Data from: Influence of hepatitis C virus and IL28B genotypes on liver stiffness
Lundbo, Lene Fogt et al. (2015), Data from: Influence of hepatitis C virus and IL28B genotypes on liver stiffness, Dryad, Dataset, https://doi.org/10.5061/dryad.0q524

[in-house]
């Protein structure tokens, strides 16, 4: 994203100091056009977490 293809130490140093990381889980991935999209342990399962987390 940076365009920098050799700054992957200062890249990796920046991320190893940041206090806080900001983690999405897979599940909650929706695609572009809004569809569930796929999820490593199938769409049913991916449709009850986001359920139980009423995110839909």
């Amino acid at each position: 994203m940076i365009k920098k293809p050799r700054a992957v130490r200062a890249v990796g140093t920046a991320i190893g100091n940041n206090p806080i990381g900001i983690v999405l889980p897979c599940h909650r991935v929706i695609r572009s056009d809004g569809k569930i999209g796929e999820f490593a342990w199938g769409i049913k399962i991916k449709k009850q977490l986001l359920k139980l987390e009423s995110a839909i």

Objective: Liver fibrosis has been associated with hepatitis C virus (HCV) genotype and genetic variation near the interleukin 28B (IL28B) gene, but the relative contribution is unknown. We aimed to investigate the relation between HCV genotypes, IL28B and development of liver stiffness. Patients and Methods: This cross-sectional study consists of 369 patients with chronic hepatitis C (CHC). Liver stiffness was evaluated using transient elastograhy (TE). Factors associated with development of liver fibrosis were identified by logistic regression analysis. Results: We identified 369 patients with CHC. 235 were male, 297 Caucasians, and 223 had been exposed to HCV through intravenous drug use. The overall median TE value was 7.4 kPa (interquartile range (IQR) 5.7–12.1). HCV replication was enhanced in patients carrying the IL28B CC genotype compared to TT and TC (5.8 vs. 5.4 log10 IU/mL, p = 0.03). Patients infected with HCV genotype 3 had significantly higher TE values (8.2 kPa; IQR, 5.9–14.5) compared to genotype 1 (6.9 kPa; IQR, 5.4–10.9) and 2 (6.7 kPa; IQR, 4.9–8.8) (p = 0.02). Within patients with genotype 3, IL28B CC genotype had the highest TE values (p = 0.04). However, in multivariate logistic regression, using various cut-off values for fibrosis and cirrhosis, only increasing age (odds ratio (OR) 1.09 (95% confidence interval (CI), 1.05–1.14 per year increment)), ALT (OR 1.01 (95% CI, 1.002–1.011), per unit increment) and HCV genotype 3 compared to genotype 1 (OR 2.40 (95% CI, 1.19–4.81), were consistently associated with cirrhosis (TE>17.1 kPa). Conclusions: Age, ALT and infection with HCV genotype 3 were associated with cirrhosis assessed by TE. However, IL28B genotype was not an independent predictor of fibrosis in our study.